“Don’t let anyone discourage you about the profession,” Pitts said. “You can live a rich and wonderful life. You can cover conflict, you can see the world, you can meet interesting people, you can do important work — it is all in your power.”

Communications students said they enjoyed Pitts’ session and are grateful he was able to come to campus.

“I loved it,” said broadcast journalism junior DeAndra Hurd. “I wish the campus would host more of these because they are so helpful.”

Dean of the College of Liberal Arts and Social Sciences John Roberts said Pitts’ visit was “catalytic” for UH students who have faced hardships.

“His being here simply reinforces the fact (anyone can be successful),” Roberts said. “You can be on academic probation your freshmen year and still become a national correspondent for a network.”

Provost Summer Read Program: The first of many

 Over 1,200 first-year students participated in the student-led discussions on Pitts’ book for the Provost Summer Reading Program. The program also incorporated an essay contest that challenged students to write about people who influenced their lives and how they’ve pushed past personal struggles and towards success. The top six essayists were rewarded with a special lunch with Pitts before his lecture.

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After talking to students inside Cullen Performance Hall, Pitts signed copies of his book, “Step Out of Nothing: How Faith and Family Helped Me Conquer Life’s Challenge.” | Pablo Milanese/The Cougar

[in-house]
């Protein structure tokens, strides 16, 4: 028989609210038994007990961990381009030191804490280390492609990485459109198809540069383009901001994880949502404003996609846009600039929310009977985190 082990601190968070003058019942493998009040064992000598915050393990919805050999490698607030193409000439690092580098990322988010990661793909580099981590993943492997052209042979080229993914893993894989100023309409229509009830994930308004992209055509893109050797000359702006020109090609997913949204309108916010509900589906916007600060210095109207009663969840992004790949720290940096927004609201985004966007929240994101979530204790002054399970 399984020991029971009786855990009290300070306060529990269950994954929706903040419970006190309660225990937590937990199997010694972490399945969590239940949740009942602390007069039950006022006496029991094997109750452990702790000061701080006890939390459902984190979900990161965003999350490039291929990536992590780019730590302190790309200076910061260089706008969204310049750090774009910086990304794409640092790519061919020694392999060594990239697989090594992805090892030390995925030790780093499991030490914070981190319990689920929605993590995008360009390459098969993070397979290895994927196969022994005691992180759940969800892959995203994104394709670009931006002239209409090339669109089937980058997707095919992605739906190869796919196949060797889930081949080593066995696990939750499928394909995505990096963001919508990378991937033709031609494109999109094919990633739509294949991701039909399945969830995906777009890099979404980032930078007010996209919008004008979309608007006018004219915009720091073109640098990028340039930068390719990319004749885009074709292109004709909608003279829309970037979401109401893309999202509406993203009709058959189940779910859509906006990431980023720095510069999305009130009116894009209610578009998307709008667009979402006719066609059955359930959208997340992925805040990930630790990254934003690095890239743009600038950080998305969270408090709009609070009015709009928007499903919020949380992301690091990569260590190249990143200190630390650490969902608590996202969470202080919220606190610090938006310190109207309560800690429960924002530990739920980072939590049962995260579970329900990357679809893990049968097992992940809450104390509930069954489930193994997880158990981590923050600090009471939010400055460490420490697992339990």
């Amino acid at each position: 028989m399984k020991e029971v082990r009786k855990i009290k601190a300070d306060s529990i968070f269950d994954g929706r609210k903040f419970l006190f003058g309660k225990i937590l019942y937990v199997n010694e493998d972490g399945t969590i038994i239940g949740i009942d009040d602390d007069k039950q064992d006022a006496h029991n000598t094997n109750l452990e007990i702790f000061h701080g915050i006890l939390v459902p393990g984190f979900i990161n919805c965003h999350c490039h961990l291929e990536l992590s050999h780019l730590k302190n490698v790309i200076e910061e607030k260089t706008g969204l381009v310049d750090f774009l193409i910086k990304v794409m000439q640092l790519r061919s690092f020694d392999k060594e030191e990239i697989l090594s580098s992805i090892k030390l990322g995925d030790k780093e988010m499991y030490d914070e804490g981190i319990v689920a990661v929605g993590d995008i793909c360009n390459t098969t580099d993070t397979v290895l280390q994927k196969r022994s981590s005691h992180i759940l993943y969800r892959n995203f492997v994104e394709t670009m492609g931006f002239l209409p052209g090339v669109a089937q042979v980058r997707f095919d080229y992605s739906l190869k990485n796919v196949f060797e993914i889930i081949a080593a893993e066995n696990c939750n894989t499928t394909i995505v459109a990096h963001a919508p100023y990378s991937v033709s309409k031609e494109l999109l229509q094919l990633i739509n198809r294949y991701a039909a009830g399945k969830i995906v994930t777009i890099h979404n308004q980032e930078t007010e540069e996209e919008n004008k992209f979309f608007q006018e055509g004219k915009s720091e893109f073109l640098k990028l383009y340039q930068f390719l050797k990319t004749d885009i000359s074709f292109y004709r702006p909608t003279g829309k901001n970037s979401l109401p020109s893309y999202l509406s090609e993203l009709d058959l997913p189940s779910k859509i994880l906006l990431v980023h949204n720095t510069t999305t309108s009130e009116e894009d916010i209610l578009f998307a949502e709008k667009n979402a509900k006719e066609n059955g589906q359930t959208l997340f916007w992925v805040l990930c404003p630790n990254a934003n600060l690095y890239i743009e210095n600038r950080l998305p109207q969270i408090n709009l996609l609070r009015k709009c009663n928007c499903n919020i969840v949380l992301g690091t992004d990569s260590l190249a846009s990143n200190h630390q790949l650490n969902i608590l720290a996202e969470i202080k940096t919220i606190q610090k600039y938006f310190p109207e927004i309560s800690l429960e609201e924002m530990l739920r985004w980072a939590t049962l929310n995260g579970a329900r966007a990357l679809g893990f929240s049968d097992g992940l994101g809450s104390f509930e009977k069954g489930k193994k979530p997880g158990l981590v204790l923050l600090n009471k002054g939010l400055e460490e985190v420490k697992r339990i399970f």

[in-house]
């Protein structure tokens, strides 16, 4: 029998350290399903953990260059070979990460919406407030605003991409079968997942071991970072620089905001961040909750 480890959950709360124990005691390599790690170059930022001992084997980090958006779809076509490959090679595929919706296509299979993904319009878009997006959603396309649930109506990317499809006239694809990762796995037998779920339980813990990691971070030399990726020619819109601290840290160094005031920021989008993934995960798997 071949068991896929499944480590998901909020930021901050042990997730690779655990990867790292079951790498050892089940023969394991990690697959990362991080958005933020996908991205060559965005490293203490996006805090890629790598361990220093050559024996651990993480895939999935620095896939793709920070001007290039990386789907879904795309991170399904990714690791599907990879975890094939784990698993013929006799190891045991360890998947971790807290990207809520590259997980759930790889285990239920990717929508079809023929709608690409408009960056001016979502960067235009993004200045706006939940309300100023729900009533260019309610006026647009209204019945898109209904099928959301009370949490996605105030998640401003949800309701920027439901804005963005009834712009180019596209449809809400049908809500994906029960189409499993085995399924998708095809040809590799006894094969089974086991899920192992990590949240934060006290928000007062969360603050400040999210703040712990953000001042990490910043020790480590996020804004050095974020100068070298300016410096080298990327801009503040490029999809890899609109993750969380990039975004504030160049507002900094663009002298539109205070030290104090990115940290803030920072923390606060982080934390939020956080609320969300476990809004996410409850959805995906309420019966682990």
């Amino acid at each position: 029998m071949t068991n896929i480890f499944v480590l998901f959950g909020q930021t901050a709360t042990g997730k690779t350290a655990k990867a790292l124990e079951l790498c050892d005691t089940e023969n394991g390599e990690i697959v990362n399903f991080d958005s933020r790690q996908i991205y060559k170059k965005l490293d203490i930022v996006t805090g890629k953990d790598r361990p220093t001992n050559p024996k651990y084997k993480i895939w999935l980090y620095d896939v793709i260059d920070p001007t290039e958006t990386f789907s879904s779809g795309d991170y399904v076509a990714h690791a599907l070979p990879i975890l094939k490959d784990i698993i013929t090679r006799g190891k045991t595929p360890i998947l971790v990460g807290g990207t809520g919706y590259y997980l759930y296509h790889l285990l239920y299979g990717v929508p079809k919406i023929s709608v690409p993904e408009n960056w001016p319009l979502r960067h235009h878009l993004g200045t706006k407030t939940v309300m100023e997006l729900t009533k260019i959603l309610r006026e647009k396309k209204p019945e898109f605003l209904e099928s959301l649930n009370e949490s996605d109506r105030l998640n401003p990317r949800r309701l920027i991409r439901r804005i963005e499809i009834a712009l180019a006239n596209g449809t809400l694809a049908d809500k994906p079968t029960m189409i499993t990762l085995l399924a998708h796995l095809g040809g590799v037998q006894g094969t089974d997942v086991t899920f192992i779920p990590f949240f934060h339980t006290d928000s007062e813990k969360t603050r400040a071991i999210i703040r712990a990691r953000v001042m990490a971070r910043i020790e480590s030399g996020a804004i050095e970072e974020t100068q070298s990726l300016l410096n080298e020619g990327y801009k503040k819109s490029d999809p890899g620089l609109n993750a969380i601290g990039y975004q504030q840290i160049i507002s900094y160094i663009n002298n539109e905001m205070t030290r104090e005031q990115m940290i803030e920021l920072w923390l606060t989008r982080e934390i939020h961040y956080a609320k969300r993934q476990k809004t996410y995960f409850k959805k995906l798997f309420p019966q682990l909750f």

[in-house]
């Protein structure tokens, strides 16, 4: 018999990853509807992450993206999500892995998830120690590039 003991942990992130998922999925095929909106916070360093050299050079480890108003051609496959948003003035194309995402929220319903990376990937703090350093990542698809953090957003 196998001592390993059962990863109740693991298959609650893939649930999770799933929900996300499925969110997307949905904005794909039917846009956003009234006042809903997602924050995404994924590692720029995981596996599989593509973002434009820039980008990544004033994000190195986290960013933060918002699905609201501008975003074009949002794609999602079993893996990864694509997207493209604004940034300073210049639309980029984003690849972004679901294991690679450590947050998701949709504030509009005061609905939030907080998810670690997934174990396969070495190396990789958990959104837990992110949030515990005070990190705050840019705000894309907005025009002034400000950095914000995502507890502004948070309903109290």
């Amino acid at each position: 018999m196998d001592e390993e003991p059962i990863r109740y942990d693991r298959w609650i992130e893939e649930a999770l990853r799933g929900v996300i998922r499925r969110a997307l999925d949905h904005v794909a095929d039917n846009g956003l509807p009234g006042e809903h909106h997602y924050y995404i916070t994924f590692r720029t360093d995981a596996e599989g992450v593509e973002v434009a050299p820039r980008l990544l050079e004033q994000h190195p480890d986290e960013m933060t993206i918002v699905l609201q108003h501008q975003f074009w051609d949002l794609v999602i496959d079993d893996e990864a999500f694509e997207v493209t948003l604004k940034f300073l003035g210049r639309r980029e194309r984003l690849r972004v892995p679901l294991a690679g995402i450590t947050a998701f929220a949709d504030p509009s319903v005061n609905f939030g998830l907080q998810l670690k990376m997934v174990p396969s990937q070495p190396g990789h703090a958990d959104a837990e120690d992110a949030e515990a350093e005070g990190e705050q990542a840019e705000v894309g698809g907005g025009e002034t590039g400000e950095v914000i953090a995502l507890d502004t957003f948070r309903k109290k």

“I am beyond grateful,” said economics freshman Jackson Crawford. “As great as I thought it was going to be, the whole experience surpassed my expectations. He’s such a great guy; he doesn’t take himself too seriously, but he can talk about serious subjects. It was great.”

The students spent more than an hour in a conference room at the Hilton UH, enjoying a conversation with Pitts over a four-course meal.

“I just admire his approach to life and him sharing so much with us,” said chemical engineering freshman Brittany Trinh.

After lunch, Pitts made his final stop at the Ezekiel W. Cullen Performance Hall to lecture to students about his book, his personal experiences and his success in life. Many students who asked questions were moved by his book and said they were thankful Pitts had come to campus to speak with them.

“When you were speaking earlier I had tears in my eyes because this book has really touched me,” said business freshman Manek Hooda said to Pitts during his lecture. “It instilled me with the faith that I can have that great college experience, that I can step out on nothing for someone else. You don’t know our story… Yet you have faith that we can change the world, and I just want to say thank you.”

Hotel and restaurant management junior Kendall Stephenson was just one of the many students who agreed with Hooda during the lecture.

“You’re an inspiration to me, and you’ve taught me so many great things,” Stephenson said. “What you have said today is what I have needed to hear, and it has changed my life.”

After the lecture, Pitts signed copies of his book for students before returning to his home in New York.

“Dream bold, ridiculous ideas,” Pitts said in the closing of his lecture. “Your vision for your life should be so crazy that people laugh when they hear it. It doesn’t matter where you come from, what you look like or how much money your family has — you can do anything you want to do.”